O’Meara will be out on the ice with his partner, Emily Nussear, and Thursdays at 7 p.m. and Sundays at 2 p.m. a local amateur skaters will put on a free show.

But if you’re looking to stake out a piece of the ice to practice your triple salchow or quadruple lutz, you should call ahead. The rink can hold only 40 skaters at a time, and O’Meara strongly suggests you reserve a spot.

This is a unique opportunity to skate outdoors in winter weather that doesn’t give you instant frostbite, O’Meara says.

Wondering how the ice is going to stay frozen? The rink will be made of synthetic ice, which allows skaters to glide around as if on real ice, but without the added cost of refrigeration.

On a side note, Palavela Home is named for the arena O’Meara skated in during the 2006 Winter Olympics in Torino, Italy. After retiring from skating, O’Meara transitioned to a career as an interior designer.

If You Go:
Palavela Home
4222 N. Marshall Way
Scottsdale, Ariz. 85251
Hours: 11 a.m.–9 p.m. daily, except Dec. 23–25
Cost: $15 per 45-minute session–skates included
Reservations: 480-946-1006 or palavelahome@aol.com
www.palavelahome.com

Nonprofits Need To Be Prepared When Asking Law Firms For Pro Bono Assistance

In these tough economic times, nonprofit organizations are increasingly being relied upon for services, even as contributions continue to drop. Doing more with less has become the norm. In this lean environment, what happens if a nonprofit organization hits a legal road bump that could require hours of work from an attorney or law firm?

If they are lucky, nonprofit directors have planned for this contingency. In reality, however, legal issues sometimes catch nonprofit managers off guard, unprepared and lacking sufficient funds to cover legal expenses. And, finding an attorney or a law firm that provides pro bono legal work can be a challenge. Here are some steps nonprofits can take when seeking pro bono counsel.

Research is key

Ellis Carter, an attorney with Fennemore Craig, suggests doing research.

“The nonprofit should find out whether the firm has a policy regarding accepting pro bono work,” says Carter, whose practice focuses on advising nonprofits, charities and other tax-exempt organizations with respect to corporate, tax and regulatory issues.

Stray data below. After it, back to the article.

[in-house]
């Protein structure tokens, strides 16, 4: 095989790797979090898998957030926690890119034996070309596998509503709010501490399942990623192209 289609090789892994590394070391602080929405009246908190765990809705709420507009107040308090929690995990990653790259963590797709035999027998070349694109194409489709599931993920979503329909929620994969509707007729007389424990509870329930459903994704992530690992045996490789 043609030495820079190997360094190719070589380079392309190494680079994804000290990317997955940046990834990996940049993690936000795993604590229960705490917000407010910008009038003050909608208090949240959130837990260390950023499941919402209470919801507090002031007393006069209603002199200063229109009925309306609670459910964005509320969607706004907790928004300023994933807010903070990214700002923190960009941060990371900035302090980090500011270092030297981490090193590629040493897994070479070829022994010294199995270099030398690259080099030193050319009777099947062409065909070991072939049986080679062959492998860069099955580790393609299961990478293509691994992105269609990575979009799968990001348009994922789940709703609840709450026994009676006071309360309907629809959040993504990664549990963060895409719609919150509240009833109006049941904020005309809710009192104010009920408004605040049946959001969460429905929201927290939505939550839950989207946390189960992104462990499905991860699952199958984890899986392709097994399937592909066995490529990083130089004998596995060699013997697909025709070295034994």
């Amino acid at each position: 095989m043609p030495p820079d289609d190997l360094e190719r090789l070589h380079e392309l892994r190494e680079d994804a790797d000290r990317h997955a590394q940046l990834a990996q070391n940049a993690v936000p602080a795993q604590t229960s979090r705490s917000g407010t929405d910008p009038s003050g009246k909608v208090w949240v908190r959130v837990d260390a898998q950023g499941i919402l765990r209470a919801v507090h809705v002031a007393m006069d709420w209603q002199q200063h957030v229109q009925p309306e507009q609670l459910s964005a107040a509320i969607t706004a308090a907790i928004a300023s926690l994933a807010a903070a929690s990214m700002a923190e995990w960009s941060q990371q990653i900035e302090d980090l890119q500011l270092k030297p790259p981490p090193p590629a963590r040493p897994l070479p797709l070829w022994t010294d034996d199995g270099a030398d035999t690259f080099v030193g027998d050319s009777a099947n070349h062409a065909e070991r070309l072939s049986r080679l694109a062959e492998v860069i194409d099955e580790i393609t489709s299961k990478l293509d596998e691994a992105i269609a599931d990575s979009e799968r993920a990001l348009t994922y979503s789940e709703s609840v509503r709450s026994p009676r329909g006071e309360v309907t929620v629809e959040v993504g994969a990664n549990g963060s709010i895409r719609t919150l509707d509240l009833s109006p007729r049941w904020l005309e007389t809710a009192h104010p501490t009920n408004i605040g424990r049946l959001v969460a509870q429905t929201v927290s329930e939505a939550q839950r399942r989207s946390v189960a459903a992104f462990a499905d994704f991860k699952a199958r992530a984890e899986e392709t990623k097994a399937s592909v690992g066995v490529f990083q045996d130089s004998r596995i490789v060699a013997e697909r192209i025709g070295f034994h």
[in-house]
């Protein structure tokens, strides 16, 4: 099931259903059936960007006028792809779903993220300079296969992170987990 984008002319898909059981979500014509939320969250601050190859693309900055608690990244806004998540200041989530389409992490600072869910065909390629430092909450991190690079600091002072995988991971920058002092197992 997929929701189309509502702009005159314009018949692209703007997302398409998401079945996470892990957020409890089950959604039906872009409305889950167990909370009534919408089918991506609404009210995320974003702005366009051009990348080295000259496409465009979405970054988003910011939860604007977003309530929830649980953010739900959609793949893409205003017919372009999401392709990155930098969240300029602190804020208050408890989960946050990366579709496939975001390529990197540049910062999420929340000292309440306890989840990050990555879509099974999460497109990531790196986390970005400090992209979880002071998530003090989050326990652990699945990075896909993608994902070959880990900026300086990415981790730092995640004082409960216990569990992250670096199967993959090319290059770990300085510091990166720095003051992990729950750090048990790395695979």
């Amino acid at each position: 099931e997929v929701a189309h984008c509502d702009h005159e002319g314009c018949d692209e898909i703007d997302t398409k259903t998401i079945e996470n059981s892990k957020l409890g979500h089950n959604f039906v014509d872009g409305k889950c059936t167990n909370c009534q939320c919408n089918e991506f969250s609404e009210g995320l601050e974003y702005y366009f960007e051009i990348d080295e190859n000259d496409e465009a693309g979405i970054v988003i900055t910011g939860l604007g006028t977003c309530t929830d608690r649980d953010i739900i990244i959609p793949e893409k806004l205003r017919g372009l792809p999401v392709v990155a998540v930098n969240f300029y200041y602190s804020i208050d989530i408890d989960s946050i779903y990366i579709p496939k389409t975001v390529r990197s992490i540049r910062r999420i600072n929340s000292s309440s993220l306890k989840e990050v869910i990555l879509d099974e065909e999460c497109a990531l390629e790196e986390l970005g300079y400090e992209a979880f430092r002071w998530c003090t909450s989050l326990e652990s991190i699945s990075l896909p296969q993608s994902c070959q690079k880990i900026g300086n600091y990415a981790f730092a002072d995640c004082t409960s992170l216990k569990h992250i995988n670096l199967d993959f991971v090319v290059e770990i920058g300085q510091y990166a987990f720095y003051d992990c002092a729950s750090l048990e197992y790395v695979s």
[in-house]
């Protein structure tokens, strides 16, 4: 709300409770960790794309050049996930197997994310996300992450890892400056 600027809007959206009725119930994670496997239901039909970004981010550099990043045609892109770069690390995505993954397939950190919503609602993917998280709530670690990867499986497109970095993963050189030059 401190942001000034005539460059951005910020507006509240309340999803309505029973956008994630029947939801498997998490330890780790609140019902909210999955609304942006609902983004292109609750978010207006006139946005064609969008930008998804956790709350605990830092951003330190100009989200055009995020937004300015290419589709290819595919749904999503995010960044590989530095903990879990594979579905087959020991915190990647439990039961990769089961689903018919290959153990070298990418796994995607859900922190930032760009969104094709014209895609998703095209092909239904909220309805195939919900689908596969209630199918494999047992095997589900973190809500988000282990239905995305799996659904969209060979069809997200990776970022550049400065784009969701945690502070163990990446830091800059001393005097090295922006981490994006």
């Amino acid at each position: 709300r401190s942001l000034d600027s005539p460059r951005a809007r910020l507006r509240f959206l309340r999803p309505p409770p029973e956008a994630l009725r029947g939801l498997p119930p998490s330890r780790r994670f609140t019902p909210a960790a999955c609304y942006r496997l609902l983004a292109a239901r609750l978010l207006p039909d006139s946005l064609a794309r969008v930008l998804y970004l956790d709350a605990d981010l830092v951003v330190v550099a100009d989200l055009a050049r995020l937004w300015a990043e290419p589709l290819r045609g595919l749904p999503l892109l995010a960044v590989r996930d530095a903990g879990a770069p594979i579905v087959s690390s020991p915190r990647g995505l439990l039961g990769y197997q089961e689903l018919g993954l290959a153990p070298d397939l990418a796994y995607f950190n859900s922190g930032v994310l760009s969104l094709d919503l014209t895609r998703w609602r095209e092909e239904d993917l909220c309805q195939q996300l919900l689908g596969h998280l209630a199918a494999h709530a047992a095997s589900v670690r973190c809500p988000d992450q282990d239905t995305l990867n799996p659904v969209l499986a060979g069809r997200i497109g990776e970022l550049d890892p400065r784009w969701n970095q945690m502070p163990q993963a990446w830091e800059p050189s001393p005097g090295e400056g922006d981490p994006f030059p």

Many times, larger firms have policies, liaisons or committees that screen pro bono projects, she adds. The screening ensures that the firm has the appropriate resources and expertise within its practice to provide the legal work required for the project.

“Be cautious about asking a lawyer or a firm to give pro bono advice in an area that they do not ordinarily practice in,” Carter says.

It might be rewarding for an attorney to give back to the community through pro bono assistance, but in complex matters facing nonprofit organizations, such as federal tax laws or state law constraints, it is important that the attorney providing assistance understands these laws, Carter notes.

Be prepared
While some firms have pro bono committees, other firms work through established programs such as the Volunteer Lawyers Program or other community organizations, says Rachel Lewis, marketing coordinator for Bryan Cave.

Demand for pro bono services has increased during this economic downturn, making it especially important for nonprofits to be prepared when seeking pro bono representation, Lewis adds.

“Bryan Cave has seen an even greater need for pro bono and has encouraged its lawyers to expand their commitment,” she says.

That means attorneys providing pro bono services will need to have a clear picture of what types of pro bono services organizations need and how best to allocate resources in order to meet those needs.

Carter recommends that if a nonprofit organization is planning to approach a law firm to request pro bono legal services, it should be prepared to provide articles of incorporation, bylaws, financial statements, the organization’s IRS determination letter, the organization’s most recently filed Form 990, and a compelling story regarding how pro bono services will help the organization impact the community.

“Obtaining pro bono counsel directly from a law firm to which the organization has no prior connection can be a challenge,” Carter says. “Frequently, law firms take on pro bono cases for nonprofits because one of the firm’s lawyers or clients has a connection to the organization.”